Emily Unterberger stands on the podium in third place, next to World Cup champion Catharine Pendrel.~ Photo contributed

Emily Unterberger stands on the podium in third place, next to World Cup champion Catharine Pendrel.~ Photo contributed

Emily Unterberger finished third at Whistler Canada Cup mountain bike race

Local cross-country racer has eyes on national championships after second podium finish this year

Revelstoke’s Emily Unterberger earned her second podium finish of the year at a Canada Cup race in Whistler on Saturday.

Unterberger, racing in the elite women’s category, finished third behind last year’s World Cup champion Catharine Pendrel and Jayne Rossworn of Kamloops. It follows up a second place finish at a Canada Cup race in Mont Tremblant, Quebec, in May.

Not bad considering Unterberger says she only started training seriously for mountain bike racing in March.

“I feel pretty good,” she said on Sunday. “I just started this year really focusing on racing. The first race in Quebec was surprising for me. I really wasn’t expecting much. It’s exciting, I’m looking forward to more.”

Unterberger, who turns 21 in July, was a competitive alpine ski racer before making the transition to mountain bike racing. She raced at the highest levels in B.C. and spent a winter racing in Europe before starting university.

She always biked as cross-training for skiing, but it wasn’t until last summer that she started competing beyond the local toonie series. She got some help from Wade Viznaugh, who’s son Kellen is aspiring to be a professional road racer, and competed in two BC Cup races last summer, finishing seventh at Cranworx in Whistler and winning in Kelowna.

“Last summer was my first not training for ski racing,” she said. “I missed having something to really train for and focus my attention towards.”

This year, Unterberger jumped front wheel first into the elite women’s category at the national level. She entered the Bear Mountain Canada Cup race in Victoria in early March, finishing 17th despite having not done any serious training.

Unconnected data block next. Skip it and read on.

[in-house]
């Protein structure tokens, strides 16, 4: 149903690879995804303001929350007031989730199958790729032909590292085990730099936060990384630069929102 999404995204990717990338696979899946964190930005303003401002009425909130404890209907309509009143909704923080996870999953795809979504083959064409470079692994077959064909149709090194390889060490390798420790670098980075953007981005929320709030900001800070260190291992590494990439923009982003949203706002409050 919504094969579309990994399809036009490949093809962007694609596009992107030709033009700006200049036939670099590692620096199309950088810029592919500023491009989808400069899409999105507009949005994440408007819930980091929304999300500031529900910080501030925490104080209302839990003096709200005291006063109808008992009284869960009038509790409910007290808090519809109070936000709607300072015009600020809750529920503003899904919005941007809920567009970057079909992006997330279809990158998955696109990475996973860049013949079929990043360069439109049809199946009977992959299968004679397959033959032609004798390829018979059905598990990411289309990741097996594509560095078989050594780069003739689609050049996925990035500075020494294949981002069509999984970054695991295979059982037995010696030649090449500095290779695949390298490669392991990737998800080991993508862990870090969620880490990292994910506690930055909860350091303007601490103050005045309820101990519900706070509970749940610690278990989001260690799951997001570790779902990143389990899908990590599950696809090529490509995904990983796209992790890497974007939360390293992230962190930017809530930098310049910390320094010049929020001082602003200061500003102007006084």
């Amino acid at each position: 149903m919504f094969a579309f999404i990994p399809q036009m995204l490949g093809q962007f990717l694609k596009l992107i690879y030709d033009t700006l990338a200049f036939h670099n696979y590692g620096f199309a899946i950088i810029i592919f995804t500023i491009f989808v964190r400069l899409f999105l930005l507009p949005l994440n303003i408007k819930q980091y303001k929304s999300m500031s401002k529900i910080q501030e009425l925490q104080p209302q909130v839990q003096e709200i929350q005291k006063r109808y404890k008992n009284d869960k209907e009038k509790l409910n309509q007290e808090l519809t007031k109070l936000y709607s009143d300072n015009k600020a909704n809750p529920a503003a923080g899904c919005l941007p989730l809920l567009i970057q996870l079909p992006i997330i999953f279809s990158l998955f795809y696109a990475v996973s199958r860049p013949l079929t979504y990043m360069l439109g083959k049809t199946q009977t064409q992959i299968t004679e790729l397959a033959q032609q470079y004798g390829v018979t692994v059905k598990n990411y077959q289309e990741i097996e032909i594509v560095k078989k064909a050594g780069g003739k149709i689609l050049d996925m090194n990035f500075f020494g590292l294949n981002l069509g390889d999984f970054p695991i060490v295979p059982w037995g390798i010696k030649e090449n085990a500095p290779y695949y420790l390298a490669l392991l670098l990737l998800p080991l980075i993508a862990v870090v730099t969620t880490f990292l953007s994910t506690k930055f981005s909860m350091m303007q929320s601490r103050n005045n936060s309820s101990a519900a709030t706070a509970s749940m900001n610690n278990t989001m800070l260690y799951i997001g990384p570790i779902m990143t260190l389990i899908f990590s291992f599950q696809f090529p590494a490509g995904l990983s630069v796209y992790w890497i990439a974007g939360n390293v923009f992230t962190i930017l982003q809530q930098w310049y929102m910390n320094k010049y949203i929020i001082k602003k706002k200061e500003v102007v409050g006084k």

It was there she was approached by Keith Wilson, a Revelstoke native and Pendrel’s husband.

“Keith started me on a program and he has so many connections,” Unterberger said. “He made it possible for me to go out to Quebec.”

In an e-mail, Wilson called Unterberger a “special rider” with “the potential to go as far as she wants in the sport.”

“She has all the tools required to be one of the best in the world: physical capability, technically strong, and, most importantly, willingness to do the work,” he said. “I have only been coaching her for a couple of months, but in that time I quickly became impressed by how focused and how hard she works.”

Wilson’s program paid dividends — two months later in Mont Tremblant she finished second, only 12.8 seconds behind Rossworn. She crashed in her next race a week later in Baie St. Paul, Qc., and then finished third in Whistler on Saturday.

“It’s all still pretty new to me,” she said. “I’m just gaining race experience right now.”

Unterberger’s next race is the national championships in Canmore, Alta., on July 22. It will be her biggest test yet, with the top riders from across the country in attendance, including World Cup pros like Pendrel and Emily Batty.

Wilson said it will take a few years of work for Unterberger to reach the World Cup, as well as support from sponsors. So far she has picked up support from Race Face and Pendrel gave her a bike to use this season. “To keep progressing in the sport Emily will require training time and support,” said Wilson. “Hopefully with some strong results at some upcoming races Emily can acquire further support to enable her to travel to some bigger races next season.”

While Unterberger stood on the podium in Whistler, she was 10 minutes behind Pendrel, who has been one of the world’s top cross-country racers for a decade.

When asked what she needs to do to close the gap, Unterberger replied, “For me, I think keep working on technical riding and just keep training and see how it goes.”

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